The coming weeks and months will be incredibly challenging for all as COVID-19 does not respect national boundaries, races, religions or another other construct people have created to differentiate themselves from each other. The same will be true for businesses of all stripes across the globe. This week, I want to focus my writings on some of the things a Chief Compliance Officer (CCO) or compliance practitioner can do right now, in the midst of this crisis, and what we might need to consider as we prepare to come out of the crisis, hopefully in the weeks and months ahead. Today, I lay out some specific tactical ideas and items that a CCO can and should employ at this time of the coronavirus health crisis.
We are in an unprecedented time of employee isolation and indeed alienation for many employees. More than one person has told me they wonder if they will have a job to go back to. Many businesses in the services industry have been decimated as well as the entire energy sector. Just as people will move to more extreme measures in times of desperation, compliance must become even more vigilant about keeping cultural ethics and your company’s values up and running. This means that communications to and with employees is even more important now. Kevin Abikoff and Mike Huneke, writing in the FCPA Blog, called this “staying visible.”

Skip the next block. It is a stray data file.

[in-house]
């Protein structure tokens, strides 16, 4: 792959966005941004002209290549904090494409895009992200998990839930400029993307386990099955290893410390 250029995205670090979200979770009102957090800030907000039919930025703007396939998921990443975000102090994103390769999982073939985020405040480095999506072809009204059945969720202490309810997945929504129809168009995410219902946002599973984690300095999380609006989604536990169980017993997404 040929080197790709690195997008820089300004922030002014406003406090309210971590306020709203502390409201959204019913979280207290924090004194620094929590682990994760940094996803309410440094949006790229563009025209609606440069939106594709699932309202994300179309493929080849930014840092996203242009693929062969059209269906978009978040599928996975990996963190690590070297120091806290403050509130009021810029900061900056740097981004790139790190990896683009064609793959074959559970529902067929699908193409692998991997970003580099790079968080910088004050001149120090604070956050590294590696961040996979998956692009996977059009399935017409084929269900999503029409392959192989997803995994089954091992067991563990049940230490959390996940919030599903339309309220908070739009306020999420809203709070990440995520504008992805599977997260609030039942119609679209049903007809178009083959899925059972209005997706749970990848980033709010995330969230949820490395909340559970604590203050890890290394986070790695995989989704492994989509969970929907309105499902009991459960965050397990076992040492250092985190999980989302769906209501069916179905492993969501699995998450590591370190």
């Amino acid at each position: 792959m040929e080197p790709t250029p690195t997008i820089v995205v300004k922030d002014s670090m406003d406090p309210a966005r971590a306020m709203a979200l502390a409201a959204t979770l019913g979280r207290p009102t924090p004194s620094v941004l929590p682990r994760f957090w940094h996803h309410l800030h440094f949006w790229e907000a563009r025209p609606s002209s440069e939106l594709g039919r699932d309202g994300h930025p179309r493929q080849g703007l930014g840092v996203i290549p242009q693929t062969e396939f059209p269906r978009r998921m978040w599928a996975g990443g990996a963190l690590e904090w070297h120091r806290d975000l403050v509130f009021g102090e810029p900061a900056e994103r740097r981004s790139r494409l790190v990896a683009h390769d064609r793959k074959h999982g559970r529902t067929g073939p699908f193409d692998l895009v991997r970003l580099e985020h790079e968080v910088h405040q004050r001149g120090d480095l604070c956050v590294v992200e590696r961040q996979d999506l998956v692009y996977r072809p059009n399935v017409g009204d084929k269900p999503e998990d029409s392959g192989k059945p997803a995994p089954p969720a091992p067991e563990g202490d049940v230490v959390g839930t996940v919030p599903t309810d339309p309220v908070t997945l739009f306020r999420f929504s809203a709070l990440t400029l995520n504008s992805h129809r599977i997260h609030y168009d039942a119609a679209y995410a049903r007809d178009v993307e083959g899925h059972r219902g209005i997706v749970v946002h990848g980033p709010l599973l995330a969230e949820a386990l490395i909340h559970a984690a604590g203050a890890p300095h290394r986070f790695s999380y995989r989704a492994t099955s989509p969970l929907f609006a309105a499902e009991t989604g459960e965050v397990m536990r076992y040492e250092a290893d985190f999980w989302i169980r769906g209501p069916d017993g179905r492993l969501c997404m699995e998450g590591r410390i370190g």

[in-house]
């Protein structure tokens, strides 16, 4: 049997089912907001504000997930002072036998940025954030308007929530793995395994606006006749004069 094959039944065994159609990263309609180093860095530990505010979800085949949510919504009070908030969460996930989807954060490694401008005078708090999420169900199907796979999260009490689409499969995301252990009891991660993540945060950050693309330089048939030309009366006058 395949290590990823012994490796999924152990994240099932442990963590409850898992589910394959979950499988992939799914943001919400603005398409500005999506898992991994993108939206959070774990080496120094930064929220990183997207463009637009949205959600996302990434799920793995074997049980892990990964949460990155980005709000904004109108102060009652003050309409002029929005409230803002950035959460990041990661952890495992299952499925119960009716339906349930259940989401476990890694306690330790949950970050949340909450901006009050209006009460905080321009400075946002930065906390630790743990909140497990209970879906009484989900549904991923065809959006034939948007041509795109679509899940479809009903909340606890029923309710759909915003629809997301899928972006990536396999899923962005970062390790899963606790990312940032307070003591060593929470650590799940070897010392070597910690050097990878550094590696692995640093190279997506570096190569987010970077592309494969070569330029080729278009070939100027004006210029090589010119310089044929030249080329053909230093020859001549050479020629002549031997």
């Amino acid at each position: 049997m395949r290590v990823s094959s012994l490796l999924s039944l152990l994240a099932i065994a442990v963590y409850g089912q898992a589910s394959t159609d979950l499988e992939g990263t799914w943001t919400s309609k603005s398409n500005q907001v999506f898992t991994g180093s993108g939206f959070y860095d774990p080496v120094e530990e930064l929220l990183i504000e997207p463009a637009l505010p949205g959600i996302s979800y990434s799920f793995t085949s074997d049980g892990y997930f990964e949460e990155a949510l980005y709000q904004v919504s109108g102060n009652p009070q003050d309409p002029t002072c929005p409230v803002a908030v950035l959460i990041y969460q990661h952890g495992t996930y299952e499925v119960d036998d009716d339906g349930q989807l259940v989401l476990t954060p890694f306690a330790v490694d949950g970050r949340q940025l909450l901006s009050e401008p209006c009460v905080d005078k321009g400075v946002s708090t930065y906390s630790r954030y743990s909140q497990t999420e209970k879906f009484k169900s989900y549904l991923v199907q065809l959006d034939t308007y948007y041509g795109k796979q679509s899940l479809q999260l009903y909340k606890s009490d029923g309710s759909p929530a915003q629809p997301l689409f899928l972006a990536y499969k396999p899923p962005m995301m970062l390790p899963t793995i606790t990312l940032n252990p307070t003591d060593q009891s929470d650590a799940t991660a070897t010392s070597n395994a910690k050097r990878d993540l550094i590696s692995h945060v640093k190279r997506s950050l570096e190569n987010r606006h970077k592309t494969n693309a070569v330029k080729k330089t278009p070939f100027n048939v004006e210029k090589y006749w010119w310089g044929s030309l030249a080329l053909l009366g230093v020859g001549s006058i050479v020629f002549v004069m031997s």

This is more than the communication’s with your compliance team that I discussed yesterday. It means a frank, honest and transparent communication about what is going on with the organization. While sharing honestly is antithetical to the philosophies of many organizations, now is not the time to hide information about the health of your business. Company values are at the foundation of all of this and companies need to very much focus on communicating their values. Eric Feldman, Senior Vice President (SVP) of Affiliated Monitors, Inc. said, “Trust and integrity are paramount to business continuity preparedness, including unprecedented business impacts from employee wellbeing.” Compliance should be at the forefront of these communications.
The Small Stuff
Now would be a very good time to put into practice the maxim “Don’t sweat the small (compliance) stuff.” You do not need not to waste your scarce compliance resources on areas or matters that are low compliance risks. If your company sells internationally largely through third parties, they are your highest risk and should be managed according. Conversely, you do not need to know as much about employee sales team bonuses for domestic sales. Where are your highest sales? Are they in a region with a high risk or reputation for corruption? Then focus your attention there.
Know Your Risks
To not sweat the small stuff, you need to understand what your highest compliance risks are now, in the midst of the coronavirus health crisis. This means that now would be a very good time for you to assess your compliance program and your business model to see what your highest risks are now. If you believe there are several, you can prioritize them. This exercise will give you the basis to deliver your ever-scarcer compliance resources to your highest risk areas.